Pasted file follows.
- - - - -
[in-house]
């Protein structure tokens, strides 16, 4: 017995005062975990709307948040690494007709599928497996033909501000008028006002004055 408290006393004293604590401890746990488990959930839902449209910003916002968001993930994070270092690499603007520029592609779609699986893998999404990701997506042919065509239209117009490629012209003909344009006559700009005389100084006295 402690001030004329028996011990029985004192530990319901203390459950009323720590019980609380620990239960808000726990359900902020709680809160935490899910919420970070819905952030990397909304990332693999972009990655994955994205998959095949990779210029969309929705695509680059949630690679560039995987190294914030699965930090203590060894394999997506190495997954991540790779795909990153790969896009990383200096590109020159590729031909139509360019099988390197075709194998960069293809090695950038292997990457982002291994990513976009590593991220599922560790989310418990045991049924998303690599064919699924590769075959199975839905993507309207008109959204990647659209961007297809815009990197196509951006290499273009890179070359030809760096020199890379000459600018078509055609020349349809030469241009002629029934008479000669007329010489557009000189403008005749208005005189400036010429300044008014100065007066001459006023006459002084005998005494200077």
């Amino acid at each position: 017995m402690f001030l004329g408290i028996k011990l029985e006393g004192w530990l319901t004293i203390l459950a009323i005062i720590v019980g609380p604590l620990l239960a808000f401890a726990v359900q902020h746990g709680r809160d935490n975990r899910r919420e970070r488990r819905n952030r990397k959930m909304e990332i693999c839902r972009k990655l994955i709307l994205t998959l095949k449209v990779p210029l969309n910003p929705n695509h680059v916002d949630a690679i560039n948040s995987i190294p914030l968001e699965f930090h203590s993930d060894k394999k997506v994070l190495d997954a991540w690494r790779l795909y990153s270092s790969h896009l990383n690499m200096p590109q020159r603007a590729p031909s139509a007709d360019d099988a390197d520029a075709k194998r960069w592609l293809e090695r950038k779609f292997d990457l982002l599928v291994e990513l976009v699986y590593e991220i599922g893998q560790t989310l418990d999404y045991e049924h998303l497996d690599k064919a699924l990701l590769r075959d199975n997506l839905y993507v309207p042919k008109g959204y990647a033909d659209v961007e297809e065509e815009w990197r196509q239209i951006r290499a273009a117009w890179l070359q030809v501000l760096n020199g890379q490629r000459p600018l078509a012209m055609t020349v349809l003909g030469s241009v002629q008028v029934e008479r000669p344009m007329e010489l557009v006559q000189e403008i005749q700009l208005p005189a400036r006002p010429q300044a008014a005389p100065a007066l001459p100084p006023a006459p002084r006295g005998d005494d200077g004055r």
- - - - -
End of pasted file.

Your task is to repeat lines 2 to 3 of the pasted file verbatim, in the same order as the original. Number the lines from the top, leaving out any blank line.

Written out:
């Protein structure tokens, strides 16, 4: 017995005062975990709307948040690494007709599928497996033909501000008028006002004055 408290006393004293604590401890746990488990959930839902449209910003916002968001993930994070270092690499603007520029592609779609699986893998999404990701997506042919065509239209117009490629012209003909344009006559700009005389100084006295 402690001030004329028996011990029985004192530990319901203390459950009323720590019980609380620990239960808000726990359900902020709680809160935490899910919420970070819905952030990397909304990332693999972009990655994955994205998959095949990779210029969309929705695509680059949630690679560039995987190294914030699965930090203590060894394999997506190495997954991540790779795909990153790969896009990383200096590109020159590729031909139509360019099988390197075709194998960069293809090695950038292997990457982002291994990513976009590593991220599922560790989310418990045991049924998303690599064919699924590769075959199975839905993507309207008109959204990647659209961007297809815009990197196509951006290499273009890179070359030809760096020199890379000459600018078509055609020349349809030469241009002629029934008479000669007329010489557009000189403008005749208005005189400036010429300044008014100065007066001459006023006459002084005998005494200077």
């Amino acid at each position: 017995m402690f001030l004329g408290i028996k011990l029985e006393g004192w530990l319901t004293i203390l459950a009323i005062i720590v019980g609380p604590l620990l239960a808000f401890a726990v359900q902020h746990g709680r809160d935490n975990r899910r919420e970070r488990r819905n952030r990397k959930m909304e990332i693999c839902r972009k990655l994955i709307l994205t998959l095949k449209v990779p210029l969309n910003p929705n695509h680059v916002d949630a690679i560039n948040s995987i190294p914030l968001e699965f930090h203590s993930d060894k394999k997506v994070l190495d997954a991540w690494r790779l795909y990153s270092s790969h896009l990383n690499m200096p590109q020159r603007a590729p031909s139509a007709d360019d099988a390197d520029a075709k194998r960069w592609l293809e090695r950038k779609f292997d990457l982002l599928v291994e990513l976009v699986y590593e991220i599922g893998q560790t989310l418990d999404y045991e049924h998303l497996d690599k064919a699924l990701l590769r075959d199975n997506l839905y993507v309207p042919k008109g959204y990647a033909d659209v961007e297809e065509e815009w990197r196509q239209i951006r290499a273009a117009w890179l070359q030809v501000l760096n020199g890379q490629r000459p600018l078509a012209m055609t020349v349809l003909g030469s241009v002629q008028v029934e008479r000669p344009m007329e010489l557009v006559q000189e403008i005749q700009l208005p005189a400036r006002p010429q300044a008014a005389p100065a007066l001459p100084p006023a006459p002084r006295g005998d005494d200077g004055r």